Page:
by May 1, 1999 0 comments

Windows and its latest companion browser take up over 500
MB on your disk. So can you really fit a graphical OS onto a floppy?

One with a Windows-like graphical user interface, Internet
support, a Web browser with JavaScript, a Web server, a file browser, a game and more?
Amazingly, the answer is, yes.

On this month’s PCQ CD, you’ll find a working
copy of QNX, a real-time operating system (see article “Real
Time Operating Systems
“). Look for it in the \cdrom\featured\qnx\ directory. This
directory contains two files, qnxnetwork.zip and qnxmodem.zip. If your system is connected
to the Internet through a local area network, use qnxnetwork.zip. In case you’re
connecting to the Net via
a modem and a phone line, use qnxmodem.zip.

Just unzip the file into an empty directory and run the
supplied installation program, install.exe. You should have a blank floppy handy. The
installation program will copy the QNX working demo into this disk. Restart your system
and boot from this floppy disk.

The QNX operating system should fire up, ask you a few
questions for configuration, and then start the Photon MicroGUI, a powerful graphical user
interface resembling Windows. Configuring QNX’s networking is a straightforward
process. Just follow the dialog boxes and soon you should be connected to the Internet. Go
ahead and explore the QNX environment. Open up the Web browser and point it to your
favorite Website, try your hand at solving the famous Towers of Hanoi puzzle or simply
browse the file system using the supplied file browser.

Once QNX loads itself into the system’s memory, it no
longer accesses the floppy, thus speeding up performance. We tried it on a 486 machine
with 8 MB RAM, and the OS ran very well.

QNX is a real-time operating system meant for embedded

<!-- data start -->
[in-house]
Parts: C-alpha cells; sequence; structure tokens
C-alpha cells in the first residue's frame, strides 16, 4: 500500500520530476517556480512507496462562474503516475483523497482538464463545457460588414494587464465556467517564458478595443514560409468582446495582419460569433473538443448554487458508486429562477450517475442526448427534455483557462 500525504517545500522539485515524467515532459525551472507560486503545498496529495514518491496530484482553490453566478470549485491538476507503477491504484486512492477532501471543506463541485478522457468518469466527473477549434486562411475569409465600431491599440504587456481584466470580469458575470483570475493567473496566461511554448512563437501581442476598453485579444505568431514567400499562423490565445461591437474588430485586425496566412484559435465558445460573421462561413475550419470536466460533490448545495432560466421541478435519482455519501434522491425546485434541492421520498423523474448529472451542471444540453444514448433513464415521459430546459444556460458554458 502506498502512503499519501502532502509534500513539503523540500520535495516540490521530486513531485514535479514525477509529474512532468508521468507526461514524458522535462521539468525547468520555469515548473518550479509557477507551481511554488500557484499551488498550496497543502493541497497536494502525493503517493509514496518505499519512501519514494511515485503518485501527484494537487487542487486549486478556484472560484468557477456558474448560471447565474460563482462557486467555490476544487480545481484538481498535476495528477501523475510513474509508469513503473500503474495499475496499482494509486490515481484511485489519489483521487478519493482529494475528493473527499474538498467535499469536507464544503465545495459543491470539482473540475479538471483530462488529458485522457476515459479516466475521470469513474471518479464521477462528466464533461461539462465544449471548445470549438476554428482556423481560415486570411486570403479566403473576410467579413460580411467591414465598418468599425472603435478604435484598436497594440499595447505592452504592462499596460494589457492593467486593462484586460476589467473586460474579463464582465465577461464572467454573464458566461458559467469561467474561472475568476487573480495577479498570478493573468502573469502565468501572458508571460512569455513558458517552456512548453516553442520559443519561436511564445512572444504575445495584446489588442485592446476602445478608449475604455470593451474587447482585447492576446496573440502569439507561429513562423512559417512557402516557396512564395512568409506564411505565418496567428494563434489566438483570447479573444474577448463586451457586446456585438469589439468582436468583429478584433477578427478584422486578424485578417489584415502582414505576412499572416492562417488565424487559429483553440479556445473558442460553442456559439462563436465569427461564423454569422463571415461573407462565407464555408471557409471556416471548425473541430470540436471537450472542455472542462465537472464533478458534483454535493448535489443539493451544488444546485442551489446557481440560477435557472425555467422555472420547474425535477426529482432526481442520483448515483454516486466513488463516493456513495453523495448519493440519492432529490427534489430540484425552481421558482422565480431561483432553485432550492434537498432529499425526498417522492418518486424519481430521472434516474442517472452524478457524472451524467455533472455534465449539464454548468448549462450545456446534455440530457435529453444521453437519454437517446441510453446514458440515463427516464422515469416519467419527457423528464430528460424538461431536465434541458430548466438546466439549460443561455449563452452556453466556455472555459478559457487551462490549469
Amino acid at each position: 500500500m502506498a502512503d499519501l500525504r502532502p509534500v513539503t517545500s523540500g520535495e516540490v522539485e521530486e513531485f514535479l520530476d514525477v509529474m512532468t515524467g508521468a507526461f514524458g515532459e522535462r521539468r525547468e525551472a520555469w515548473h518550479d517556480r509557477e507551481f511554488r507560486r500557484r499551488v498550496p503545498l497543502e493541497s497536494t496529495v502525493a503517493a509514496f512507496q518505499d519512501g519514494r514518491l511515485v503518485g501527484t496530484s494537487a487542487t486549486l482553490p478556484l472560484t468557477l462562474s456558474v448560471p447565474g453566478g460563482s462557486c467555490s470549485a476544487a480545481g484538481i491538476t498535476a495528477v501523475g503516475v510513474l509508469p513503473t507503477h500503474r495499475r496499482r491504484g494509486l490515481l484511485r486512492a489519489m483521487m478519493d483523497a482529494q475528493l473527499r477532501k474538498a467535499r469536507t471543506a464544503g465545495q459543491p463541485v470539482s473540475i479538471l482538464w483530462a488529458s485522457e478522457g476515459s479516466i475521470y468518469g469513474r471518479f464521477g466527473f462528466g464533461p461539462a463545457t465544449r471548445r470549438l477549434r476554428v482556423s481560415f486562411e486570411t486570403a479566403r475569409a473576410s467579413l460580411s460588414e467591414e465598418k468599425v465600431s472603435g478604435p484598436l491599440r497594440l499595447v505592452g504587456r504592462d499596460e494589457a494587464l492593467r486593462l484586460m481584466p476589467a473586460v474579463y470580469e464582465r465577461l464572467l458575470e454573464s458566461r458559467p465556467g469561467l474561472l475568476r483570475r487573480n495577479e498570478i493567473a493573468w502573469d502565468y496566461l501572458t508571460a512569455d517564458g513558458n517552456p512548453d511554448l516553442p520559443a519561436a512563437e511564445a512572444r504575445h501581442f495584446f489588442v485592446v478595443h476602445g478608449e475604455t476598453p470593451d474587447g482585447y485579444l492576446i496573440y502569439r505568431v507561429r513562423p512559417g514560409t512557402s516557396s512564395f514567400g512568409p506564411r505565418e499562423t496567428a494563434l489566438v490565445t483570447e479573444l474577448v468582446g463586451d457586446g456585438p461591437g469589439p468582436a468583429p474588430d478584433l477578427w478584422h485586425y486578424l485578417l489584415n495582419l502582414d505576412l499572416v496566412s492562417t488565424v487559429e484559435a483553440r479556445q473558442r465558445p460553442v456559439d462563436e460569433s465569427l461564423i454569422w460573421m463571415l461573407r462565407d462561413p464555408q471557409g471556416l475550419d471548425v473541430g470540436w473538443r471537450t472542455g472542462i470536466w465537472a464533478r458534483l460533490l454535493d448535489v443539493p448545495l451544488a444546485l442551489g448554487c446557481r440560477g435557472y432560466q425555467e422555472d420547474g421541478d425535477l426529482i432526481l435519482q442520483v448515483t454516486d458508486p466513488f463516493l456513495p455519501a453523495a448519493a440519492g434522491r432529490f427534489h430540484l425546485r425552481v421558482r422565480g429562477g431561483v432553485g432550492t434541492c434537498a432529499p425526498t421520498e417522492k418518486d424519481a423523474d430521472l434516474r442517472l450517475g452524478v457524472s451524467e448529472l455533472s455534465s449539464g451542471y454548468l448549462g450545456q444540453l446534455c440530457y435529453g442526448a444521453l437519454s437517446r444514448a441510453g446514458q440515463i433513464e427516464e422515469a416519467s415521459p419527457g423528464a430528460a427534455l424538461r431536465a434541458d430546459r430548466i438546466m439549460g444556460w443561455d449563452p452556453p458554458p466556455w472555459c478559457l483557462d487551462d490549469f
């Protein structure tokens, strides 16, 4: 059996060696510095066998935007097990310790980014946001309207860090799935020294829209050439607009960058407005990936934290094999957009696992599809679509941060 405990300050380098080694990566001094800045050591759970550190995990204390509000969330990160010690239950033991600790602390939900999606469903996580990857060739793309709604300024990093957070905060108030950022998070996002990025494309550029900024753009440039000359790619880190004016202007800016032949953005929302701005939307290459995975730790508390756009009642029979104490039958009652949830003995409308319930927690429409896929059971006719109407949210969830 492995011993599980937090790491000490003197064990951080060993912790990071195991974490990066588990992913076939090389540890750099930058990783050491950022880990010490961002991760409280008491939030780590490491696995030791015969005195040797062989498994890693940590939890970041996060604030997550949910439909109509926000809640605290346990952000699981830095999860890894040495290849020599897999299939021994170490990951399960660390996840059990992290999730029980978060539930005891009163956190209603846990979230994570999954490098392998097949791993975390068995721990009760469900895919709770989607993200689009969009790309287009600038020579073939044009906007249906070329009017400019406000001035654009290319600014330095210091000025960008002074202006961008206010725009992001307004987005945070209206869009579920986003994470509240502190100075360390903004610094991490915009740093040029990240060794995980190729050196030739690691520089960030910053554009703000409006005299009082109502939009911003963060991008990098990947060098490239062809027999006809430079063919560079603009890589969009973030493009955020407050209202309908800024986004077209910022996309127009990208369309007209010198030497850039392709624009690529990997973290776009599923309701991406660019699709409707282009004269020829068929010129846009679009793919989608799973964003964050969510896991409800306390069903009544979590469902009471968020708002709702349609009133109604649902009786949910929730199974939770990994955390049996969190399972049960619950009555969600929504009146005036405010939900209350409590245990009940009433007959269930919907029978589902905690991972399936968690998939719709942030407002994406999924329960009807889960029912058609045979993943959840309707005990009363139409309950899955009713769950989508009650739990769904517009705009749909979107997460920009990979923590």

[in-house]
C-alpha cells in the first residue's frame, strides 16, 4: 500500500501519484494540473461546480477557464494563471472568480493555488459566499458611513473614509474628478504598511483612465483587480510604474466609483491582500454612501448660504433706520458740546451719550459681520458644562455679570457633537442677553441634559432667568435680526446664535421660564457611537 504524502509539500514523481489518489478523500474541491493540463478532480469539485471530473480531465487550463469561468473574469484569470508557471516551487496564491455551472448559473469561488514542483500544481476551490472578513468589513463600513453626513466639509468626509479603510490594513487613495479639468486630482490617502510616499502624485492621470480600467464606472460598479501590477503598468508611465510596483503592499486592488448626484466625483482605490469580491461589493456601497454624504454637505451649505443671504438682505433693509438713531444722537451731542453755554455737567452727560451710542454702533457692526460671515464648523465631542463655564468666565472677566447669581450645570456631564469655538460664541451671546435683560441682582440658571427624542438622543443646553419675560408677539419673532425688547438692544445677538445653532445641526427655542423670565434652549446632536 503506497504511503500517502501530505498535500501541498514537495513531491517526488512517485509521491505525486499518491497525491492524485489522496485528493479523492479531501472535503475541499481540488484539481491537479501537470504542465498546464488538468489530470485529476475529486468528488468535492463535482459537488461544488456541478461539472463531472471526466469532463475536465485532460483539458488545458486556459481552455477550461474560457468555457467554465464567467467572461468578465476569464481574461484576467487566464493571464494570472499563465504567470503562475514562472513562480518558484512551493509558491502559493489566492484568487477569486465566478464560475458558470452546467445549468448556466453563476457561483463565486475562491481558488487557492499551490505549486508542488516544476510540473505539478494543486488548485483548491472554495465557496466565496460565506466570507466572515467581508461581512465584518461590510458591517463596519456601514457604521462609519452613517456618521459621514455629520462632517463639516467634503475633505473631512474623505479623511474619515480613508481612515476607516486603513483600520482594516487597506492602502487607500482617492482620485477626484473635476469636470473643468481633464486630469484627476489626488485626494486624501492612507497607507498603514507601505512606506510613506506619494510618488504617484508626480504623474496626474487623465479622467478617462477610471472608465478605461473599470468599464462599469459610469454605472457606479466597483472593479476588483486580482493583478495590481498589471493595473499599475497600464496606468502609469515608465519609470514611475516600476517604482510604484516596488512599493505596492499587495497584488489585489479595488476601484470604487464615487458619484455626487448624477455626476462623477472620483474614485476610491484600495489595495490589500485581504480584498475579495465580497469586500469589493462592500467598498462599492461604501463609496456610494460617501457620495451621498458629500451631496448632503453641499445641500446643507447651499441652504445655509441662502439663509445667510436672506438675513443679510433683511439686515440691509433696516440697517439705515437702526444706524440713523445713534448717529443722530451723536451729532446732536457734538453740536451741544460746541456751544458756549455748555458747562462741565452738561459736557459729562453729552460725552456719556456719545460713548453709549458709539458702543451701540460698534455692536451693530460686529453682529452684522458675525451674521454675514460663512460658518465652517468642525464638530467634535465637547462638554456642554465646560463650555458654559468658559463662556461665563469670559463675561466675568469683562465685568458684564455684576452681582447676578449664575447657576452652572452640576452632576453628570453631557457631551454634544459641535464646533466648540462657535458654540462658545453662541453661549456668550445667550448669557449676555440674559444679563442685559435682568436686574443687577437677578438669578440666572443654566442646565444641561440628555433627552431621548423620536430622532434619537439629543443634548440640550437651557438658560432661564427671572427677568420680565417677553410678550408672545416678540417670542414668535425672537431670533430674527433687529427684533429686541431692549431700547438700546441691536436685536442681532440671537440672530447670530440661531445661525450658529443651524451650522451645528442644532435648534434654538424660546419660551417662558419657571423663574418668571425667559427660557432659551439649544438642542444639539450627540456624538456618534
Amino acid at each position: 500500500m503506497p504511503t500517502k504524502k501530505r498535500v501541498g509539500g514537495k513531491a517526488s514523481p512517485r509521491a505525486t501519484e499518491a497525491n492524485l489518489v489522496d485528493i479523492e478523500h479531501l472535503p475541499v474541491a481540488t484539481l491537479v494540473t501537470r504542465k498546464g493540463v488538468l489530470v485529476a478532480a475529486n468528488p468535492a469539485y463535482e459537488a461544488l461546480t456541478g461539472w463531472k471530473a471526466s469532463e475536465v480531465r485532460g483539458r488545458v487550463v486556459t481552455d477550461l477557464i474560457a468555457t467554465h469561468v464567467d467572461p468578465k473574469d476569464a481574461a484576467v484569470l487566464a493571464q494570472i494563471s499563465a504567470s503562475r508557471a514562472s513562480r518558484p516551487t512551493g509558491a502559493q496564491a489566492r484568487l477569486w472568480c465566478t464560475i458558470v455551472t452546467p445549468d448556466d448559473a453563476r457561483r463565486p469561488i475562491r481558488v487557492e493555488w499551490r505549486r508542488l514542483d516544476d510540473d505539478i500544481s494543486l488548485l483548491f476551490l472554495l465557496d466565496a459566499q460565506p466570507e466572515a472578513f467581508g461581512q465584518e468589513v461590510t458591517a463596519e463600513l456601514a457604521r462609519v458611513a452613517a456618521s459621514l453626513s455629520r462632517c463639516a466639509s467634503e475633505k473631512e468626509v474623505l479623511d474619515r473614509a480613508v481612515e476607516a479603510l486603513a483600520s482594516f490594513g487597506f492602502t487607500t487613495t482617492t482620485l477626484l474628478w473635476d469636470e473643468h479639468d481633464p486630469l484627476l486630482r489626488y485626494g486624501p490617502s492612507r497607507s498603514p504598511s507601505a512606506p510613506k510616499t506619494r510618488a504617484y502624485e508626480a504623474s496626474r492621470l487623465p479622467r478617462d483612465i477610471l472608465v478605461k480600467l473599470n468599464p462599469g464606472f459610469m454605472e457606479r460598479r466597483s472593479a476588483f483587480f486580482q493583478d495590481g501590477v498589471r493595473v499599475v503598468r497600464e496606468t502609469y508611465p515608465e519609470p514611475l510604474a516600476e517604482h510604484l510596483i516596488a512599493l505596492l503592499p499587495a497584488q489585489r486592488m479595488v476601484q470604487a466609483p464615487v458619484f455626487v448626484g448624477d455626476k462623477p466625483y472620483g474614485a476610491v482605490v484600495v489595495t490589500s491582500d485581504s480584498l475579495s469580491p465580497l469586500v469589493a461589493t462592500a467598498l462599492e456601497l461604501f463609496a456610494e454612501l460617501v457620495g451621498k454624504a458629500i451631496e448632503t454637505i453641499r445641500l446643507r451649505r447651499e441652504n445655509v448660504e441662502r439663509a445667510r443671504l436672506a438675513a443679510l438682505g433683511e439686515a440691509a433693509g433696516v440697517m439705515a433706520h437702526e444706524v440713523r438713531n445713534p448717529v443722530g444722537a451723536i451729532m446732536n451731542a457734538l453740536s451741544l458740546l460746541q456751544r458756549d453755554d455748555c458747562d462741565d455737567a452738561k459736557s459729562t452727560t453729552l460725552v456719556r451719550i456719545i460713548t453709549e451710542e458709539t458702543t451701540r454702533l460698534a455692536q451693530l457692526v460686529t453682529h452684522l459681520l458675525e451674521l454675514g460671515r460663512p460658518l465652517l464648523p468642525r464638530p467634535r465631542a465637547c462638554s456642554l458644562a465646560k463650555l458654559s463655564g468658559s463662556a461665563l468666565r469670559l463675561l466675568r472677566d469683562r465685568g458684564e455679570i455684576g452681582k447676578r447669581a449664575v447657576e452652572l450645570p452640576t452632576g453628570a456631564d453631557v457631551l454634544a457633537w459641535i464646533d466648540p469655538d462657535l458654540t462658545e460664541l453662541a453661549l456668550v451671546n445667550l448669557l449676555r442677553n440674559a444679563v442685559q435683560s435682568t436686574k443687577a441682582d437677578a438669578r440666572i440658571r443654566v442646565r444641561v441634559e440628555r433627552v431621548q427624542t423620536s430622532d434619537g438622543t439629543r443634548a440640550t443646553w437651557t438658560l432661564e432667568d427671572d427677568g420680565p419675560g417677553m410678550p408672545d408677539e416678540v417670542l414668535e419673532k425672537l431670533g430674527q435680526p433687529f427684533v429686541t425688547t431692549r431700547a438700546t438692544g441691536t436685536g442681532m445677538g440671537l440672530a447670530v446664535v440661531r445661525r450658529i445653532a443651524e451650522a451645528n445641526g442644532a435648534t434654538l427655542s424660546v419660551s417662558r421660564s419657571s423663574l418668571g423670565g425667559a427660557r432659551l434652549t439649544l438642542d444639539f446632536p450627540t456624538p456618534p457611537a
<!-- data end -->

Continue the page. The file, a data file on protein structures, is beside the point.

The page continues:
applications like cellular phones and automated teller machines. Its microkernel handles
context switching and message passing between the processes within fixed-time constraints.
All other services including the file system, networking and device I/O are standard QNX
processes, which can be started or stopped dynamically at run time. By doing this, QNX is
able to run within small amounts of memory. If you need to extend the operating system,
add a program to provide the new service. QNX will execute your program as a standard
process, extending itself in run time.

You can also use QNX in a “thin client” meant for
a specific application–say word processing and e-mail. The OS can go into ROM, and
you don’t need any disks at all.

QNX supports pre-emptive priority-based context switching.
So it’s able to respond to outside events within fixed-time constraints. If an event
is received, the OS immediately pre-empts the currently executing process and handles the
event. Thus, the “responsiveness” of this operating system is very high.

Even across networks, QNX has been optimized for speed and
reliability. Its networking subsystem is capable of re-routing data automatically incase
of a partial network failure. To increase network speed, place more than one network card
on a QNX computer. QNX will balance its load across these cards, doubling or even tripling
network performance. This operating system also supports the addition or removal of
network nodes on the fly; thus you can dynamically extend or reduce your network.

Almost all industry standard file systems available today
are supported by QNX, including SMB, NFS, FAT, and ISO9660. This operating system also
comes with its own file system, Fsys, offering full POSIX 1 and Unix semantics. The file
system is capable of fast data recovery incase of disk failure. Another file system,
Efsys, supports flash memory devices including PCMCIA flash cards and solid-state disks.

QNX comes with a graphical user interface, the Photon
MicroGUI. This component is designed to perform in a memory-constrained environment.
It’s based on a scalable architecture, with processes running in tandem with the
Photon microkernel and its core services. If, for instance, you have no need for a print
service, it can be removed from the GUI, thus saving memory.

Philips has recently introduced MyWeb, a set-top box which
enables Internet access through a television. Running on an AMD SC410 processor and the
QNX RTOS, MyWeb is one of the many embedded apps using this operating system. Companies
looking for an efficient, well-constructed RTOS for their embedded applications should
consider QNX seriously.

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